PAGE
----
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Converting GLSL to Godot shaders¶
This document explains the differences between Godot's shading language and GLSL and gives practical advice on how to migrate shaders from other sources, such as Shadertoy and The Book of Shaders, into Godot shaders.
For detailed information on Godot's shading language, please refer to the Shading Language reference.
Godot uses a shading language based on GLSL with the addition of a few quality-of-life features. Accordingly, most features available in GLSL are available in Godot's shading language.
In GLSL, each shader uses a separate program. You have one program for the
vertex shader and one for the fragment shader. In Godot, you have a single
shader that contains a
vertex and/or a
fragment function. If you only
choose to write one, Godot will supply the other.
Godot allows uniform variables and functions to be shared by defining the fragment and vertex shaders in one file. In GLSL, the vertex and fragment programs cannot share variables except when varyings are used.
In GLSL, you can pass in per-vertex information using attributes and have the
flexibility to pass in as much or as little as you want. In Godot, you have a
set number of input attributes, including
NORMAL. Each shaders' page in the shader reference section
of the documentation comes with a complete list of its vertex attributes.
gl_Position receives the final position of a vertex specified in the vertex
shader. It is specified by the user in clip space. Typically, in GLSL, the model
space vertex position is passed in using a vertex attribute called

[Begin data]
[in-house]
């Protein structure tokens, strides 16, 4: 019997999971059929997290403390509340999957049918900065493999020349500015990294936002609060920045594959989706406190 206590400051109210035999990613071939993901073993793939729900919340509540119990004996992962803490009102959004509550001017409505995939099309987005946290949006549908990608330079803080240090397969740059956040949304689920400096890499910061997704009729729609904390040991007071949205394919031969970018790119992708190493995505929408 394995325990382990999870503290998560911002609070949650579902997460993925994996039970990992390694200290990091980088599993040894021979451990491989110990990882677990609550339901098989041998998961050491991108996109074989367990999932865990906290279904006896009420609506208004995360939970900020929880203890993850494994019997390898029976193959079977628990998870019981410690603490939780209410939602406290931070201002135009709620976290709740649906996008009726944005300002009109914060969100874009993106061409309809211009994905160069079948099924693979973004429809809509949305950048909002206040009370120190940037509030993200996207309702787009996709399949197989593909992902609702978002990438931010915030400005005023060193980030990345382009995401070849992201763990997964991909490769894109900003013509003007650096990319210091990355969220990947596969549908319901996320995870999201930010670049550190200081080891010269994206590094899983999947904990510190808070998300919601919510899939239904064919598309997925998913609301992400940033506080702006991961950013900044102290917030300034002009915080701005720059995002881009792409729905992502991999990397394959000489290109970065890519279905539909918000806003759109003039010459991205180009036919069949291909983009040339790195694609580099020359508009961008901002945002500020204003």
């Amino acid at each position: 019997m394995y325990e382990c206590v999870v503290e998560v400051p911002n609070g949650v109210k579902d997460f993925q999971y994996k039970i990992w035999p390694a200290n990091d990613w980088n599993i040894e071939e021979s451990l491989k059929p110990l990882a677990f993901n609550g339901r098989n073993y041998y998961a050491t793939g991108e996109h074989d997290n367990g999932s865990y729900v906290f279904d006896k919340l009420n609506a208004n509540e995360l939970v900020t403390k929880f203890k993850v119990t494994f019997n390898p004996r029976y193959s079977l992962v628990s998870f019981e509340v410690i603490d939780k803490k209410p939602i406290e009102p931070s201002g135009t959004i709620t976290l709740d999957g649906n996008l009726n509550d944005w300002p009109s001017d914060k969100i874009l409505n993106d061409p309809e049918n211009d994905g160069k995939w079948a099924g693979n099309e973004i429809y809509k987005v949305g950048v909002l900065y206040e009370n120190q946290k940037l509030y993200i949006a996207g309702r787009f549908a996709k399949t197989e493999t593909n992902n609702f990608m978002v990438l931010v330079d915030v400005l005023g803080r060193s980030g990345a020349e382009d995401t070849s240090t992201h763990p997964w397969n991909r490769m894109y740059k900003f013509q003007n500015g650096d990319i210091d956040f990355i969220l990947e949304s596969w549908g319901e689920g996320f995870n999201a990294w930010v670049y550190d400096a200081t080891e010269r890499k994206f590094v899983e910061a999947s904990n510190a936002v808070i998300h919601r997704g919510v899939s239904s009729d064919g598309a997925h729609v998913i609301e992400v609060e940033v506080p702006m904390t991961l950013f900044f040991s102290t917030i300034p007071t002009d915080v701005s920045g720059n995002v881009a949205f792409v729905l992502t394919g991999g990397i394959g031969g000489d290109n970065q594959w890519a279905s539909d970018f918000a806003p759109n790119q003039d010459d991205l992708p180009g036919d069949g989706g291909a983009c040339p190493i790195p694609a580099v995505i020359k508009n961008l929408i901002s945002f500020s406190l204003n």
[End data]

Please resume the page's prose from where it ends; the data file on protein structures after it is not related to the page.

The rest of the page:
and you handle the conversion from model space to clip space manually.
VERTEX specifies the vertex position in model space at the
beginning of the
vertex function. Godot also handles the final conversion to
clip space after the user-defined
vertex function is run. If you want to
skip the conversion from model to view space, you can set the
skip_vertex_transform. If you want to skip all transforms, set
skip_vertex_transform and set the
mat4(1.0) in order to nullify the final transform from view space to clip
Varyings are a type of variable that can be passed from the vertex shader to the
fragment shader. In modern GLSL (3.0 and up), varyings are defined with the
out keywords. A variable going out of the vertex shader is
out in the vertex shader and
in inside the fragment shader.
In GLSL, each shader program looks like a self-contained C-style program.
Accordingly, the main entry point is
main. If you are copying a vertex
vertex and if you are copying a fragment shader,
The Godot shader preprocessor supports the following macros:
.gdshaderinc files and with a maximum depth of 25)
#pragma disable_preprocessor, which disables preprocessing fo